The receiving of the Torah marks the official incorporation of Am Yisrael—the final step in the transition from disparate individuals with a common kinship and history into a people, bound to each other by irrevocable decree. And yet, there is some question of whether the Covenant was a voluntary agreement.
It’s been suggested that the Torah sets out a direction for societal development, pointing the way toward desired reforms, and that in each generation, scholars and governments have worked to continue this line of evolution. One such “signpost” put up by the Torah to show us how our legal systems should evolve is the Eshet Yiffat Toar—the beautiful woman taken in war.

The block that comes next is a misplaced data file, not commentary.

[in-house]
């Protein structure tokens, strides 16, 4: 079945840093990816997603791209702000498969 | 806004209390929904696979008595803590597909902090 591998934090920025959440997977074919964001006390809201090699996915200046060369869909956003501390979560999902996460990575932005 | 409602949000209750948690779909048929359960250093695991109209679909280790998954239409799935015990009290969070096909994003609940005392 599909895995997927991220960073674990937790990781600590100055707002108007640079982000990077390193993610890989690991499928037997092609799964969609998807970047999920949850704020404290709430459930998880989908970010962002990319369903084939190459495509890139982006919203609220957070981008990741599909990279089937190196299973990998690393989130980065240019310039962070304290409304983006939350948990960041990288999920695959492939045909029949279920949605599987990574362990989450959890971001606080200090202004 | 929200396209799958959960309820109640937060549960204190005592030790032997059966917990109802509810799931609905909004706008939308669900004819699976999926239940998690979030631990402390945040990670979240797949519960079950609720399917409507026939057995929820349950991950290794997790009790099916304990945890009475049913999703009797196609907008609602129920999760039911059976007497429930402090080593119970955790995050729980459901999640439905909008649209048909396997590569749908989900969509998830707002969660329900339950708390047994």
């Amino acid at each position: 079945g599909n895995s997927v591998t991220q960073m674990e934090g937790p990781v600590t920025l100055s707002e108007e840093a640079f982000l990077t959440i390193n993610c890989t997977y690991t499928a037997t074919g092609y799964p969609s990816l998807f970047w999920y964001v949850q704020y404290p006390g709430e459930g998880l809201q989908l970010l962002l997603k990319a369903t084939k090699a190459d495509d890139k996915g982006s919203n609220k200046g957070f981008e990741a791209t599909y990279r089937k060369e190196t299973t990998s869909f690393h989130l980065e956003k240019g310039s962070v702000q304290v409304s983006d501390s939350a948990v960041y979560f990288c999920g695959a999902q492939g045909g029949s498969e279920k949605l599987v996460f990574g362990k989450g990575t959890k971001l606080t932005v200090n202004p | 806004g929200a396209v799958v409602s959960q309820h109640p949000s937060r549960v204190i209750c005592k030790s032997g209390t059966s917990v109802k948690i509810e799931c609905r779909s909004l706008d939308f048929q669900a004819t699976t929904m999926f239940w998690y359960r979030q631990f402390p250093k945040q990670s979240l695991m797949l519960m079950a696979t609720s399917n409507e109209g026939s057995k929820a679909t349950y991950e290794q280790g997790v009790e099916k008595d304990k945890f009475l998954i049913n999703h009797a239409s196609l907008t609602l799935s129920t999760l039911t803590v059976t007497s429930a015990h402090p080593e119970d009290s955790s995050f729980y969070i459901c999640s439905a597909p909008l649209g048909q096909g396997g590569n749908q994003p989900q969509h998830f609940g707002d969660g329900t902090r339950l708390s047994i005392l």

Imagine that the earth was going to be destroyed within five years, and that you were tasked with deciding what literary treasures to preserve? That is the background of the Tanakh that we have today. The Talmud records the bare bones of discussions where scholars fought for the inclusion of those writings that were dear to them, often against ferocious opposition from their colleagues. Amazingly, of all the possible things to include, the famous Rabbi Akiva chose a collection of bawdy wedding songs! What lay behind such an odd choice?